In 2004, The Deli Magazine (the music publication that launched the Stompbox Exhibit and this very blog) was born with the mission of being on the side of small, independent, and local bands and artists, rather than the big, mainstream, and internationally recognized ones all the other music rags competed to cover.
Thirteen years later, that mission is taking on wider connotations: in many fields, the fight between big and corporate vs. small and independent has been brought to extreme levels by the internet and a handful of companies that were able to exploit its potential.
Facebook, Google, and Amazon (among others) have already done incalculable damage to small, local entities like newspapers and mom and pop shops, including many musical instrument stores.
A few months ago, Mike Matthews from Electro-Harmonix took a first, important step against this trend, deciding to drop Amazon from the company’s list of dealers. We had the opportunity to chat with Mike about this choice; this article was published in print in the Summer 2017 issue of The Deli, linked to the Brooklyn Stompbox Exhibit 2017.
EHX, Amazon, and David’s Sling
NYC’s Stompbox Pioneer Drops Online Retail Giant.
What I always found attractive about NYC is its romance with experimentation. At first, I felt it in records by The Velvet Underground, Television, and Sonic Youth (among many others). After moving to the Big Apple, I saw it everywhere, as if it was part of the city’s DNA; NYC’s geography made it the Eastern link through which millions of “American dreamers at heart” (read: immigrants) came through – people who made the ultimate life experiment by traveling hundreds of miles away from home in search of a better future
Mass immigration is a thing of the past, but NYC’s edge is still intact. Hordes of people move here every given year to start new companies (or jobs), seek new experiences, and take head-on the challenge of building something meaningful. The years spent in the city can have a profound effect on anybody’s future.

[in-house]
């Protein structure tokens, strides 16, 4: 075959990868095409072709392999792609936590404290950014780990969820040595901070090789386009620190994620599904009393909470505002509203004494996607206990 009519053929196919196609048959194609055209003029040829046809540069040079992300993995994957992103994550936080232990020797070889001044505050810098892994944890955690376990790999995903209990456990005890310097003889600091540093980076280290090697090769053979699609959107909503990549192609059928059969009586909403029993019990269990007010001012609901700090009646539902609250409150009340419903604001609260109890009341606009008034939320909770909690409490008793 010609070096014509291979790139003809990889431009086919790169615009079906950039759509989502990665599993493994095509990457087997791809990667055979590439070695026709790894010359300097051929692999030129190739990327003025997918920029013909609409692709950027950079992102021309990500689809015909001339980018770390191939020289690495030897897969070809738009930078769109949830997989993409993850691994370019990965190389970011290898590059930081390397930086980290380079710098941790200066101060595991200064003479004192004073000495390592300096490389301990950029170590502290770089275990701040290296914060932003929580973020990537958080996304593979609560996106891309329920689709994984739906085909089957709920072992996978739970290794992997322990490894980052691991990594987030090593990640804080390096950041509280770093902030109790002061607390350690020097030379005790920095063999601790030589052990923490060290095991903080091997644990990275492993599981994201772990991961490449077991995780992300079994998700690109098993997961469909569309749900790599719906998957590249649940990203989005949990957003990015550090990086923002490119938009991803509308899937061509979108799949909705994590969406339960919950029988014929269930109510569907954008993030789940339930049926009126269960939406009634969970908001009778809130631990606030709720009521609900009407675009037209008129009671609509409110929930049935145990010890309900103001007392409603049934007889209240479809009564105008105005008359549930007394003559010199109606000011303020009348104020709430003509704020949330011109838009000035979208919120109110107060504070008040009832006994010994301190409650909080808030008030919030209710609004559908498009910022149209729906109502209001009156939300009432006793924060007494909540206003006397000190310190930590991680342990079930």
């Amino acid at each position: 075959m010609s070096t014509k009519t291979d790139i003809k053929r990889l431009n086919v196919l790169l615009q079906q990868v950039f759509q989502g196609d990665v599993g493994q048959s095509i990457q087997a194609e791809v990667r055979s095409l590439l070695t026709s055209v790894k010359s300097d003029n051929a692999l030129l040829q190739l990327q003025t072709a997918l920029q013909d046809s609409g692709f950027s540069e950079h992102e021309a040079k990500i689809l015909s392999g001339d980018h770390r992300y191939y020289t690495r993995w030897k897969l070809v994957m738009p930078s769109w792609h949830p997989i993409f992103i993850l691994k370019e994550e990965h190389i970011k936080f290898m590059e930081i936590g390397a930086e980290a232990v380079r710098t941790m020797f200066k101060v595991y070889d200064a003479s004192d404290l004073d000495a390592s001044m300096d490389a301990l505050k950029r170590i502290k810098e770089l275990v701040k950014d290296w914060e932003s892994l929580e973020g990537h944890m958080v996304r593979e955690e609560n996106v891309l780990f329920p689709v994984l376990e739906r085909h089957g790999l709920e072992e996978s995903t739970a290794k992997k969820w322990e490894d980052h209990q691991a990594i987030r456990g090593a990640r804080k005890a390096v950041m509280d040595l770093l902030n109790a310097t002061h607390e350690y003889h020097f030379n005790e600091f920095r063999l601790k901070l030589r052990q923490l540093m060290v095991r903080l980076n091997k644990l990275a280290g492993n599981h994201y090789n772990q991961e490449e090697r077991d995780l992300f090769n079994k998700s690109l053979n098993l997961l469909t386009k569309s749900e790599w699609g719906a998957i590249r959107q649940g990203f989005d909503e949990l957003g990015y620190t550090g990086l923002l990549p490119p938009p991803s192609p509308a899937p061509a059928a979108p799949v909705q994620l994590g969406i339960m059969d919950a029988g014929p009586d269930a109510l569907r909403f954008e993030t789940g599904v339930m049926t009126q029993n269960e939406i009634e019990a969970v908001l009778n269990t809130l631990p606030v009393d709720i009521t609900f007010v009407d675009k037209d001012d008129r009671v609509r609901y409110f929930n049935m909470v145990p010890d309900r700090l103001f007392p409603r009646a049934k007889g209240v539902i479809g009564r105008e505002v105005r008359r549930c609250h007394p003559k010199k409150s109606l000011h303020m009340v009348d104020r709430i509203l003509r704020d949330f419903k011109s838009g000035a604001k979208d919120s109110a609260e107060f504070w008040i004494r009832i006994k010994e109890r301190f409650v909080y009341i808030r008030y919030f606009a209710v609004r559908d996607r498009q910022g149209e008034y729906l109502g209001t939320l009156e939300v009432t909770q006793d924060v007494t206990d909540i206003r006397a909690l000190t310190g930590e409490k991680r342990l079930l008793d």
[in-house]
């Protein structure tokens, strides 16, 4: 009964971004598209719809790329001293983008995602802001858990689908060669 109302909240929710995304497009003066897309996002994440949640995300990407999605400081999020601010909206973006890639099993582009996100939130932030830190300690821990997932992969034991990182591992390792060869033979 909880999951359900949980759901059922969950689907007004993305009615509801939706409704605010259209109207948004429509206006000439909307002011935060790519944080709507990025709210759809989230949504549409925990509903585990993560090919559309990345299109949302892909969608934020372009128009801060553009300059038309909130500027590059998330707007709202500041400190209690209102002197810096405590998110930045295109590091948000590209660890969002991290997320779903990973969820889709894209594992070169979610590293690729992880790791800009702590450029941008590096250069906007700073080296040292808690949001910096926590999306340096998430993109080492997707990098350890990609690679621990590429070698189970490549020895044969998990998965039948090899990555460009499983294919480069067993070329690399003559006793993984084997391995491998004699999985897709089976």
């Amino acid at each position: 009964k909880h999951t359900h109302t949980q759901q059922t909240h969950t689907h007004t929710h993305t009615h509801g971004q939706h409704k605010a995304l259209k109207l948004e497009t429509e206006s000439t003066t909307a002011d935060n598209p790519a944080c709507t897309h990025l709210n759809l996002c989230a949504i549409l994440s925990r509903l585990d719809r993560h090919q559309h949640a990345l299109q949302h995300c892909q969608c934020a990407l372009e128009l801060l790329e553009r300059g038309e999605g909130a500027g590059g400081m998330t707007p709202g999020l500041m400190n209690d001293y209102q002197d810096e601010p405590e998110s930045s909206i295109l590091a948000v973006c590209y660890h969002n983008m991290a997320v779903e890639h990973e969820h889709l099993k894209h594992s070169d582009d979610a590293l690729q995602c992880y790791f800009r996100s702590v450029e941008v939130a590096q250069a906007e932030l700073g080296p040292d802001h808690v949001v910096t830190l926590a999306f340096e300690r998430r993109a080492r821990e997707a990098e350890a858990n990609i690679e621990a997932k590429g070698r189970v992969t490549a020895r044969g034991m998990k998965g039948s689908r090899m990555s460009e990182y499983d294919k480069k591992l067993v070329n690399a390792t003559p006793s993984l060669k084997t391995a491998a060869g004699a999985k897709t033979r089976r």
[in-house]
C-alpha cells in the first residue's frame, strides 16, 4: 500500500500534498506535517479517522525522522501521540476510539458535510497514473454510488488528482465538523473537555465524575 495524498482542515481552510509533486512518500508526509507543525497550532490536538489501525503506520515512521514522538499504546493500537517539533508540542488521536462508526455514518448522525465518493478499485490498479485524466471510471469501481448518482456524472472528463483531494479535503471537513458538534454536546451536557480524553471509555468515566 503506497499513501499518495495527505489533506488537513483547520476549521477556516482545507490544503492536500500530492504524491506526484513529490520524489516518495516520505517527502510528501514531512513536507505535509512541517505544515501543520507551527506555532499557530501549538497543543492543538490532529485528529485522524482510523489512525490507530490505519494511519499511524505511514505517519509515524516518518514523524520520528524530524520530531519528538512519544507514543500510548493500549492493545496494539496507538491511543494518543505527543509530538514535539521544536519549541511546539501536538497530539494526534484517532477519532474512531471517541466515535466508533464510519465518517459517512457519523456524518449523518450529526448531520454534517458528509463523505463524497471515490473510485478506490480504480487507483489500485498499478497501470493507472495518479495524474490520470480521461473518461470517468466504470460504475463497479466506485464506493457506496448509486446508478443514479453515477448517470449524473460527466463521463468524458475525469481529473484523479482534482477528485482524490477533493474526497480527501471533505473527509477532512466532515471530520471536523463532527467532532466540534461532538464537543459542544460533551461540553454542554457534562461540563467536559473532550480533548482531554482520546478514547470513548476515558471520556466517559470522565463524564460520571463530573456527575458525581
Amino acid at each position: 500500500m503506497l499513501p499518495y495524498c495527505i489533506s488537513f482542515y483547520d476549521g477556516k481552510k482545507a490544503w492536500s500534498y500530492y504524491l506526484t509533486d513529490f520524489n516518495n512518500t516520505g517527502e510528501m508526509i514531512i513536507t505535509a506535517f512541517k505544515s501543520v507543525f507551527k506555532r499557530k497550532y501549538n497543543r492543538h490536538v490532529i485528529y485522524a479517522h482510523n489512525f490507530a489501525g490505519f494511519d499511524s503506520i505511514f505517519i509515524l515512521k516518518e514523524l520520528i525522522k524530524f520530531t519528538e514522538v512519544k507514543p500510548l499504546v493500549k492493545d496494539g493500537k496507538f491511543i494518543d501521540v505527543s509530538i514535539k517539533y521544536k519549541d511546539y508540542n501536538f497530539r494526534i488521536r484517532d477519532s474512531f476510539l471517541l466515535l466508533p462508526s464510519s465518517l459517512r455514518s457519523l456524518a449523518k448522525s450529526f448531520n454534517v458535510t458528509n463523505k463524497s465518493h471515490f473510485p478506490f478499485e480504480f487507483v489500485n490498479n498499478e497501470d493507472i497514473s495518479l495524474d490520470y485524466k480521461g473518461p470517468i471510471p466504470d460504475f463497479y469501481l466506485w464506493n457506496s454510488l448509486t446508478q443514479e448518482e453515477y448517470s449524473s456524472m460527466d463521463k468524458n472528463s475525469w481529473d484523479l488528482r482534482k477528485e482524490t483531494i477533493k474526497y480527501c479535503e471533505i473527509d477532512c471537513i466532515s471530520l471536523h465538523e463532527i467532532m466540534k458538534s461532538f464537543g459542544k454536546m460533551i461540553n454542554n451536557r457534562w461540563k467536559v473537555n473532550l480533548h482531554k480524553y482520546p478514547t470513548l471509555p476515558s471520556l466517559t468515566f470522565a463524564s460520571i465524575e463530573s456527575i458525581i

Enter Mike Matthews, the mercurial New Yorker who, in 1968, founded (and still owns) Queens based guitar pedal build
er Electro-Harmonix. The man knows a thing or two about experimenting. EHX was one of the first companies ever to ramp up stompbox manufacturing to mass production levels, managing somehow to retain a “boutique” and “rock’n’roll” reputation (the fact that he was friends with Jimi Hendrix – who bought one of his very first Big Muff fuzz pedals in 1969 – might have helped in that department). Other EHX-branded experiments carry names like Memory Man, the first delay pedal without moving parts, Micro Synthesizer, the first guitar synth pedal, and Hot Tubes, the first pedal simulating the distortion of a tube amp. Approaching its 50th year mark, Electro-Harmonix is one of the top 3 manufacturers of guitar pedals in the world, with hundreds of models under its belt, and at least a dozen of “timeless classics.”
Then in 2017 came a different kind of “first” -: Mike decided to drop Amazon from the list of EHX dealers. He won’t hide that the decision was entirely motivated by business factors (as thoroughly outlined in a couple of online interviews), but it sure required immense chutzpah.
“I do not think that Amazon creates demand,” Mike stresses. “We do a lot of advertising throughout the world – even still in magazines… We have a huge email list with which we do big e-blasts to all of our end customers and all of our dealers, and also we advertise aggressively on social media on Facebook, YouTube, Twitter, and Instagram. We feel that we create demand for our stuff, and many music stores make their own videos of our product. Other dealers post our videos on their sites. And in the stores, in the pedal department, where there’s a guy that digs our stuff, he’s showing the pedal and saying, ‘Hey, I really dig this Electro-Harmonix pedal.’ So, I think all the demand is created by us and our musical instrument store dealers.”